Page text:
Drug supply and use also became riskier. Fentanyl is increasingly being used alongside stimulants such as methamphetamine and cocaine. At the time the substances were sold, they were often combined with other drugs. Many experts, including Ciccarone, say it’s unclear whether this was intentional. However, the result is that many drug users and even drug sellers have no idea what is in the drugs they buy. This is particularly dangerous because it means users cannot adjust the level they consume to their individual opiate tolerance. People who do not regularly use opiates and have not developed a tolerance may also accidentally use the drug. Plus, in addition to fentanyl and its analogs, medications can contain a variety of other chemicals, including the animal tranquilizer xylazine and new psychoactive substances such as opioids nitazine.

The COVID-19 pandemic made the situation even worse. Some experts say the drug supply has become even more corrupt in the past few years as drug distributors favor substances that are more potent by volume. The pandemic also cut many people off from their social safety net, career and everyday life, exacerbating the mental health issues and feelings that play a role in substance use disorder. “People were hurt,” says Ciccarone. “We isolated ourselves, we got scared. Our social networks were broken, our safety nets were broken. And that just leads to more deaths.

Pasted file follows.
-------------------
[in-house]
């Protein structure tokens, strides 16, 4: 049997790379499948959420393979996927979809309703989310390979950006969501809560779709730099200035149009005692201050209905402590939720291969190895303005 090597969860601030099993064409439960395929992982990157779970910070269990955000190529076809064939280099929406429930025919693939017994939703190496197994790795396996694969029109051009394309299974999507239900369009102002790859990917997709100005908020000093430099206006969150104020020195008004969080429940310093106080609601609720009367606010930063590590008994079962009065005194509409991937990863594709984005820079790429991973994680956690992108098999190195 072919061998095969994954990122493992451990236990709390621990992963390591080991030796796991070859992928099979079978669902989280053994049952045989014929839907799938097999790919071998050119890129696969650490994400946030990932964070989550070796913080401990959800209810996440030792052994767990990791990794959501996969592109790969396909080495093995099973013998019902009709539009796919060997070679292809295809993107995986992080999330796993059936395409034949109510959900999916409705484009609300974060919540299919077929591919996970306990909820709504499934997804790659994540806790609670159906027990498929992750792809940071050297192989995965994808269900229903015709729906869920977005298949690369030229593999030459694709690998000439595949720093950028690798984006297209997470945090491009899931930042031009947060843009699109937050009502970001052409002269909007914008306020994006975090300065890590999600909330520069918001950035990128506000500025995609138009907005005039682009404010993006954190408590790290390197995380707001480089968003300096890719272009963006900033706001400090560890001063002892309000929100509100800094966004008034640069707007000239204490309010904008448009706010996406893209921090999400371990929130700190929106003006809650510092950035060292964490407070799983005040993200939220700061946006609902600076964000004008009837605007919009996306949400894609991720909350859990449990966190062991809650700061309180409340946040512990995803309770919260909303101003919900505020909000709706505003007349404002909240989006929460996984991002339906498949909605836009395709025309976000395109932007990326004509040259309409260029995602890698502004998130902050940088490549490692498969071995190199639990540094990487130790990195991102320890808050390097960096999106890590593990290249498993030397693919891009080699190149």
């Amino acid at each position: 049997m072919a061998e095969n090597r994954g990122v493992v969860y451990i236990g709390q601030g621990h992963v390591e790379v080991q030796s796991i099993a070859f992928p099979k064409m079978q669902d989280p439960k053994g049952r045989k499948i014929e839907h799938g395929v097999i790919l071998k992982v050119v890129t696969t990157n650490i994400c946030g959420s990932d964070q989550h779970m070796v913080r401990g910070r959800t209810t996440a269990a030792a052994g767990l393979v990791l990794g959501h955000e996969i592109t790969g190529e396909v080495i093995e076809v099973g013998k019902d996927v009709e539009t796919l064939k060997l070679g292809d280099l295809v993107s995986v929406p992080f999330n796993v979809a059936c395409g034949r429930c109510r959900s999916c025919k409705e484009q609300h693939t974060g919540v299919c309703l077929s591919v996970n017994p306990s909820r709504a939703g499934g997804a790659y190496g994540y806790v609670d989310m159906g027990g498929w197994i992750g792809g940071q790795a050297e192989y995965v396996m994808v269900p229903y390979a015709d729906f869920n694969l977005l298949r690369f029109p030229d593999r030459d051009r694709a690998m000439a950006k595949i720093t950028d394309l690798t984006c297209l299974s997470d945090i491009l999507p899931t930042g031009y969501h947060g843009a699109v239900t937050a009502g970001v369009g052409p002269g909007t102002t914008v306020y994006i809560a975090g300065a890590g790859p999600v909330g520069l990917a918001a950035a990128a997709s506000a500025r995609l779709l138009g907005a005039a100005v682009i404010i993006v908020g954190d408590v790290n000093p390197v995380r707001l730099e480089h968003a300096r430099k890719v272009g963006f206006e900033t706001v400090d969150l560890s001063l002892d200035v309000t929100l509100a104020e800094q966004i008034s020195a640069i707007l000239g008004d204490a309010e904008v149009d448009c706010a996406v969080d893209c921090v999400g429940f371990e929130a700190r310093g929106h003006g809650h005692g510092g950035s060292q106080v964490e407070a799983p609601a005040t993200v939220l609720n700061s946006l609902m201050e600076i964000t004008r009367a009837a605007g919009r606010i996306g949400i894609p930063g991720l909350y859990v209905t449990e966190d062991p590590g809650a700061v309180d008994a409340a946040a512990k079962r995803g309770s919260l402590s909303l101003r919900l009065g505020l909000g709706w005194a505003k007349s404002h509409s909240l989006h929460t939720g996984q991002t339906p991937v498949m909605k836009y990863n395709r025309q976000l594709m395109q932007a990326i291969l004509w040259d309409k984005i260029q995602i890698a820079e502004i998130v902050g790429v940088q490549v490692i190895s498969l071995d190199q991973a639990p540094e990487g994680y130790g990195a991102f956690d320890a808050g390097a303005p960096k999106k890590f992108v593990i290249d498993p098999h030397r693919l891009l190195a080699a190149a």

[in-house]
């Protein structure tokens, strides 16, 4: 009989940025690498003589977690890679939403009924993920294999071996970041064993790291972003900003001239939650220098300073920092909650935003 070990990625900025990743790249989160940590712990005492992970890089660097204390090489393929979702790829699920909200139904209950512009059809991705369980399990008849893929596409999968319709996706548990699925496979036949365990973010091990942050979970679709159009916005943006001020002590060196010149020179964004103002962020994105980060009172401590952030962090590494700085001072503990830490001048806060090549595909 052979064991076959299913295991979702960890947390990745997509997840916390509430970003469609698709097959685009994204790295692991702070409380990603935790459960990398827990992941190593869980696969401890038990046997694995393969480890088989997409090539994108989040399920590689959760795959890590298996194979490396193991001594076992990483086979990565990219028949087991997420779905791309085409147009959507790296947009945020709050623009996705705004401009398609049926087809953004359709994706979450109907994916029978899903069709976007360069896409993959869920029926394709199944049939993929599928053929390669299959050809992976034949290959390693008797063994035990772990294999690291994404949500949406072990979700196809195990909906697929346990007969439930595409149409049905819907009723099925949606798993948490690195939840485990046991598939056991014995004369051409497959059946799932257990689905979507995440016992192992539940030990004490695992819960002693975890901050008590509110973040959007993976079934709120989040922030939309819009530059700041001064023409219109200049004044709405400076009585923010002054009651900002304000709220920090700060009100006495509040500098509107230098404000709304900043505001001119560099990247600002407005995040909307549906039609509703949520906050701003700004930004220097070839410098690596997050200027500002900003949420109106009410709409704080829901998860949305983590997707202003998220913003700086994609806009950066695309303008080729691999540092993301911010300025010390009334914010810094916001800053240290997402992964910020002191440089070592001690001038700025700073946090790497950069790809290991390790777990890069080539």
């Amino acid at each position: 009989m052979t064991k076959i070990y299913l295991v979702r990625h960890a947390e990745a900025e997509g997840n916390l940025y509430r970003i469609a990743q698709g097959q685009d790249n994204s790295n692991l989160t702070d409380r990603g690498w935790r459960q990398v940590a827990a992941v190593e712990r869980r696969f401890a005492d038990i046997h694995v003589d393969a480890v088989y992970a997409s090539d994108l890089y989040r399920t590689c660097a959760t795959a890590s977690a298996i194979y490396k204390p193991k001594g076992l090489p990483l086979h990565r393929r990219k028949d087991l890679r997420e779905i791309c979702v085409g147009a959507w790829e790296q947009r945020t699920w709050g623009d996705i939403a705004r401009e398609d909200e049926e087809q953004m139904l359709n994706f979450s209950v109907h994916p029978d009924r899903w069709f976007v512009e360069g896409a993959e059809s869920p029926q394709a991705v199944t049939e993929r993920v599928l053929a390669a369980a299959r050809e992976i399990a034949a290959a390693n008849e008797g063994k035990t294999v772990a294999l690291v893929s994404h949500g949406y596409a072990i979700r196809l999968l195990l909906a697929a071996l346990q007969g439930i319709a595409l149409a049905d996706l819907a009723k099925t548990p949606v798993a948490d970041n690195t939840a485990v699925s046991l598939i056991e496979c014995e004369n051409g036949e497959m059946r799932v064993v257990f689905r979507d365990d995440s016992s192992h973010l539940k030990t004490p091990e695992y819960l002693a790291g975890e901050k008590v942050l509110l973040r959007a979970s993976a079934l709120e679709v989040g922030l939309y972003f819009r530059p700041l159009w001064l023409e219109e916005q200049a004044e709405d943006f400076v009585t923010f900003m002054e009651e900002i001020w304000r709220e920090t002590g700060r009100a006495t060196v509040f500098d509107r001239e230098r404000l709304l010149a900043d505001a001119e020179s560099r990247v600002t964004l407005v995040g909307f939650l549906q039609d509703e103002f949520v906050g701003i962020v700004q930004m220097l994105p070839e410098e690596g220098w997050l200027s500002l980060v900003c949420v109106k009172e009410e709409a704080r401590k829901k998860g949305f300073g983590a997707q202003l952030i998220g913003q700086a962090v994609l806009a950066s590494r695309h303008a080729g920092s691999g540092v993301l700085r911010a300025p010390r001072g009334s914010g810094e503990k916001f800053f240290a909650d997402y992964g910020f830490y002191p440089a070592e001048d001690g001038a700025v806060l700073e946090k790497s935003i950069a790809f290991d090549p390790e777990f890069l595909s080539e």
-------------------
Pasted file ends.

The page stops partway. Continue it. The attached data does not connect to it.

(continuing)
Going forward, the AMA and substance abuse experts say the key will be to remove barriers that prevent people from accessing substance use disorder treatments, including opioid use disorder medications such as buprenorphine. It will also be critical to expand access to tools that save lives, including overdose reversal drugs naloxone (also known as Narcan)changing syringes and fentanyl test strips.

Saving lives will require a large investment of both financial resources and public attention, Cicarone says. Although overdose deaths will wax and wane, he says, the factors that drive many people to use drugs — trauma and suffering — are not going away. “There are no magic bullets,” he says. “You need bold, robust Marshall Plan-level attention to America’s drug use problem.”